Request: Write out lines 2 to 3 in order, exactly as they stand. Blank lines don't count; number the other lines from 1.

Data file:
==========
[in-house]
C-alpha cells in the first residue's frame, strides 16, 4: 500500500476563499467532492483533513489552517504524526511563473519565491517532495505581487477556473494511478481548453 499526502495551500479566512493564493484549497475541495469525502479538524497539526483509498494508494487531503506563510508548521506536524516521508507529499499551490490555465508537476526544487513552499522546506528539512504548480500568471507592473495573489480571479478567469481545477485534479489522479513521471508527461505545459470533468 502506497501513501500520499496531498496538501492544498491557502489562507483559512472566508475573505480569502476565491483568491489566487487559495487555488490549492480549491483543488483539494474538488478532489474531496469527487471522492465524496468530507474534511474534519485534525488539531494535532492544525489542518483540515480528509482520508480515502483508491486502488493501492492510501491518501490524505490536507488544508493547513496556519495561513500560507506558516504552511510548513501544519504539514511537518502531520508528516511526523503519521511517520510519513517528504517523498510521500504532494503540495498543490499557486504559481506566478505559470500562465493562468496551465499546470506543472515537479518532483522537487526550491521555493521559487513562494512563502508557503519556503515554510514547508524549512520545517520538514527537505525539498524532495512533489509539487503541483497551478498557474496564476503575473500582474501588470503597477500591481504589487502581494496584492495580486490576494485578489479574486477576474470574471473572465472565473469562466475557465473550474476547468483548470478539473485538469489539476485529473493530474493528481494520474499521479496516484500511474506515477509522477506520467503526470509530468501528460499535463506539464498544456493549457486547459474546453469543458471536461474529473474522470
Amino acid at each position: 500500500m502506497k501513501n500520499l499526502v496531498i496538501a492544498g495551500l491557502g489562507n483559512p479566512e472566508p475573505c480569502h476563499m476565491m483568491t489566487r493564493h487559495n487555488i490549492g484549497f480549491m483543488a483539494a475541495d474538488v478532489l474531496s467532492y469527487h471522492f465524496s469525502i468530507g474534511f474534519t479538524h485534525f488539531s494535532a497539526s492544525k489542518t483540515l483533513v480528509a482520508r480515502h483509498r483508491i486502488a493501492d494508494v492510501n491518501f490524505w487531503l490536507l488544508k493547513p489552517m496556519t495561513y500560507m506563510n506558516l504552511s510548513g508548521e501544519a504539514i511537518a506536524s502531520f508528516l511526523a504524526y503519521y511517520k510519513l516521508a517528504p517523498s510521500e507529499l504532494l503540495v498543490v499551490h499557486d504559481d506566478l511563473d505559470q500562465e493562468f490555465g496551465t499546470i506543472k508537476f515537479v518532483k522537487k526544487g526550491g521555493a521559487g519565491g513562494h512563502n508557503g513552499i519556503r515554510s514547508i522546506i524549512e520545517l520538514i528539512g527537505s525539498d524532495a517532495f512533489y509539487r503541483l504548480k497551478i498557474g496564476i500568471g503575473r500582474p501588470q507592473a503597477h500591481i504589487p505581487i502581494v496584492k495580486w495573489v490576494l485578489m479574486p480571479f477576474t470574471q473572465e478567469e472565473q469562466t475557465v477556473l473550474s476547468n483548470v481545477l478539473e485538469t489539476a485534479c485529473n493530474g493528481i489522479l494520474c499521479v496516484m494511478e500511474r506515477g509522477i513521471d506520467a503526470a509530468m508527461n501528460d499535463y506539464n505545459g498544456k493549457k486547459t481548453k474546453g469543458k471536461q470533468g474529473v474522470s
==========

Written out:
C-alpha cells in the first residue's frame, strides 16, 4: 500500500476563499467532492483533513489552517504524526511563473519565491517532495505581487477556473494511478481548453 499526502495551500479566512493564493484549497475541495469525502479538524497539526483509498494508494487531503506563510508548521506536524516521508507529499499551490490555465508537476526544487513552499522546506528539512504548480500568471507592473495573489480571479478567469481545477485534479489522479513521471508527461505545459470533468 502506497501513501500520499496531498496538501492544498491557502489562507483559512472566508475573505480569502476565491483568491489566487487559495487555488490549492480549491483543488483539494474538488478532489474531496469527487471522492465524496468530507474534511474534519485534525488539531494535532492544525489542518483540515480528509482520508480515502483508491486502488493501492492510501491518501490524505490536507488544508493547513496556519495561513500560507506558516504552511510548513501544519504539514511537518502531520508528516511526523503519521511517520510519513517528504517523498510521500504532494503540495498543490499557486504559481506566478505559470500562465493562468496551465499546470506543472515537479518532483522537487526550491521555493521559487513562494512563502508557503519556503515554510514547508524549512520545517520538514527537505525539498524532495512533489509539487503541483497551478498557474496564476503575473500582474501588470503597477500591481504589487502581494496584492495580486490576494485578489479574486477576474470574471473572465472565473469562466475557465473550474476547468483548470478539473485538469489539476485529473493530474493528481494520474499521479496516484500511474506515477509522477506520467503526470509530468501528460499535463506539464498544456493549457486547459474546453469543458471536461474529473474522470
Amino acid at each position: 500500500m502506497k501513501n500520499l499526502v496531498i496538501a492544498g495551500l491557502g489562507n483559512p479566512e472566508p475573505c480569502h476563499m476565491m483568491t489566487r493564493h487559495n487555488i490549492g484549497f480549491m483543488a483539494a475541495d474538488v478532489l474531496s467532492y469527487h471522492f465524496s469525502i468530507g474534511f474534519t479538524h485534525f488539531s494535532a497539526s492544525k489542518t483540515l483533513v480528509a482520508r480515502h483509498r483508491i486502488a493501492d494508494v492510501n491518501f490524505w487531503l490536507l488544508k493547513p489552517m496556519t495561513y500560507m506563510n506558516l504552511s510548513g508548521e501544519a504539514i511537518a506536524s502531520f508528516l511526523a504524526y503519521y511517520k510519513l516521508a517528504p517523498s510521500e507529499l504532494l503540495v498543490v499551490h499557486d504559481d506566478l511563473d505559470q500562465e493562468f490555465g496551465t499546470i506543472k508537476f515537479v518532483k522537487k526544487g526550491g521555493a521559487g519565491g513562494h512563502n508557503g513552499i519556503r515554510s514547508i522546506i524549512e520545517l520538514i528539512g527537505s525539498d524532495a517532495f512533489y509539487r503541483l504548480k497551478i498557474g496564476i500568471g503575473r500582474p501588470q507592473a503597477h500591481i504589487p505581487i502581494v496584492k495580486w495573489v490576494l485578489m479574486p480571479f477576474t470574471q473572465e478567469e472565473q469562466t475557465v477556473l473550474s476547468n483548470v481545477l478539473e485538469t489539476a485534479c485529473n493530474g493528481i489522479l494520474c499521479v496516484m494511478e500511474r506515477g509522477i513521471d506520467a503526470a509530468m508527461n501528460d499535463y506539464n505545459g498544456k493549457k486547459t481548453k474546453g469543458k471536461q470533468g474529473v474522470s